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North Korean leader Kim Jong Un apologizes for the killing of a South Korean official

PHOTO CREDITS: KCNA/AP PHOTO

North Korean leader Kim Jong Un apologized Friday over the killing of a South Korean official who was allegedly trying to defect near the rivals’ disputed sea boundary, according to AP News.

The message from Kim Jong Un, as cited by an advisor to South Korean President Moon, stated, “Comrade Kim Jong Un, the State Affairs Commission chairman, feels very sorry to give big disappointment to President Moon Jae-in and South Korean citizens because an unexpected, unfortunate incident happened.” The advisor, Suh Hoon, also cited that the North Korean leader apologized for the event happening at such a “hard time” as South Korea grapples with the coronavirus pandemic. South Korea earlier accused North Korea of fatally shooting one of its public servants who was likely trying to defect and burning his body after finding him on a floating object in North Korean waters on Tuesday. South Korean officials condemned what they called an “atrocious act” and pressed North Korea to punish those responsible.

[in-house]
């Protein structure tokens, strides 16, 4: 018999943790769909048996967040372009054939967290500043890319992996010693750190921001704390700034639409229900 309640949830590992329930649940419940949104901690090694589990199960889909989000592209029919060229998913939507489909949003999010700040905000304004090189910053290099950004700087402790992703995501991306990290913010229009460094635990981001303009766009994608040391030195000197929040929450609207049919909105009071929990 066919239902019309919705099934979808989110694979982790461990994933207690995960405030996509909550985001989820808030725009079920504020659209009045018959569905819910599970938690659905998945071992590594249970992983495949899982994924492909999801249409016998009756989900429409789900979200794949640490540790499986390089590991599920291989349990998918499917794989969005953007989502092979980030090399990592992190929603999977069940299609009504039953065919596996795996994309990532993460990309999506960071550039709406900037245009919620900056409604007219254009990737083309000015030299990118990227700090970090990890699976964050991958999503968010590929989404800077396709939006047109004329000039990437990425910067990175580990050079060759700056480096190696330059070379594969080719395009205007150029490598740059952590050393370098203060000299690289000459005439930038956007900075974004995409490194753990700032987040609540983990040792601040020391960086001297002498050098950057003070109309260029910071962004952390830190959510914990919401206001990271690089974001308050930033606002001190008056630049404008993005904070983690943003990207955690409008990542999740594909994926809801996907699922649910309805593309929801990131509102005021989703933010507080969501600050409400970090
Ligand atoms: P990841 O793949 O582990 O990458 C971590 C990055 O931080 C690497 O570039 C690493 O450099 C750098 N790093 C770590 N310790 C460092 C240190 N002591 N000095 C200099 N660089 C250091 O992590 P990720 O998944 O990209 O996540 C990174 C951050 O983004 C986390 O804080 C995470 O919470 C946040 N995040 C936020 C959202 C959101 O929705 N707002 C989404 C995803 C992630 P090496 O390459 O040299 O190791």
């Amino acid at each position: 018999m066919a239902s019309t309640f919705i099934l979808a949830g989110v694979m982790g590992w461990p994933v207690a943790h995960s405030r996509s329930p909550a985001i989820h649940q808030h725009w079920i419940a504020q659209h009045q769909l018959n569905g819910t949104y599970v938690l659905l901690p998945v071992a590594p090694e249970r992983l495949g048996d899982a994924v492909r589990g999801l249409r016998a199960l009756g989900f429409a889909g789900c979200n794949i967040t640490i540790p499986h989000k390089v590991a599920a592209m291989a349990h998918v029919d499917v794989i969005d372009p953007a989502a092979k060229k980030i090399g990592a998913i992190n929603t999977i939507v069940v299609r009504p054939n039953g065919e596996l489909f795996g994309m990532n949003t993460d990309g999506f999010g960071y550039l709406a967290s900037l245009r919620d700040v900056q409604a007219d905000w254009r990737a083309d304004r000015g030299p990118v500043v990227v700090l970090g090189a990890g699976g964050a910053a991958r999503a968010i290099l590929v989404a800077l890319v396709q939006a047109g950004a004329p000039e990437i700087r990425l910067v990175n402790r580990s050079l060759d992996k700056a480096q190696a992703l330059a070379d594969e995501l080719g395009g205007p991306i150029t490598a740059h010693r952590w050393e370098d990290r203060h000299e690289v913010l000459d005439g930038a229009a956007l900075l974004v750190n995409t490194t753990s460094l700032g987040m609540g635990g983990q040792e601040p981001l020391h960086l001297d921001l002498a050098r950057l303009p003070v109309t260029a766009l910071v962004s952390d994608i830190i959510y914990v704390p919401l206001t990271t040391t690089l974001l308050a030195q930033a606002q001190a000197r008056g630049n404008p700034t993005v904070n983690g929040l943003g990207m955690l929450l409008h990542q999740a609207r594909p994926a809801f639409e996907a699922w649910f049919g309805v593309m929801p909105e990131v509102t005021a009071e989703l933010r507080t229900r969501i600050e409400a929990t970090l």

According to the North Korean message, North Korean troops first fired blanks after the man found in the North’s waters refused to answer other than saying he’s from South Korea. Then, as he reportedly made moves to flee, the North Korean troops fired 10 rounds. When they came near the floating object, they only found lots of blood but no signs of the South Korean man. Little is known about the slain official, except that he was a 47-year-old father of two who left behind some debts, according to authorities. Maritime police said Friday they were checking the man’s cell phone records, bank accounts and insurance programs.

The presidential Blue House said that Moon and Jong Un recently exchanged letters before the latest incident. In his letter, Jong Un expressed worries about coronavirus outbreaks and typhoon damage in South Korea and wished Moon good health. Jong Un’s apology will likely de-escalate tensions between the Koreas as it is expected to ease anti-North sentiments in South Korea as well as mounting criticism of its liberal President Moon Jae-in. It is also important to note that it is extremely rare for a North Korean leader to apologize to South Korea on any issue (AP News).

EDITOR: CARSON CHOATE

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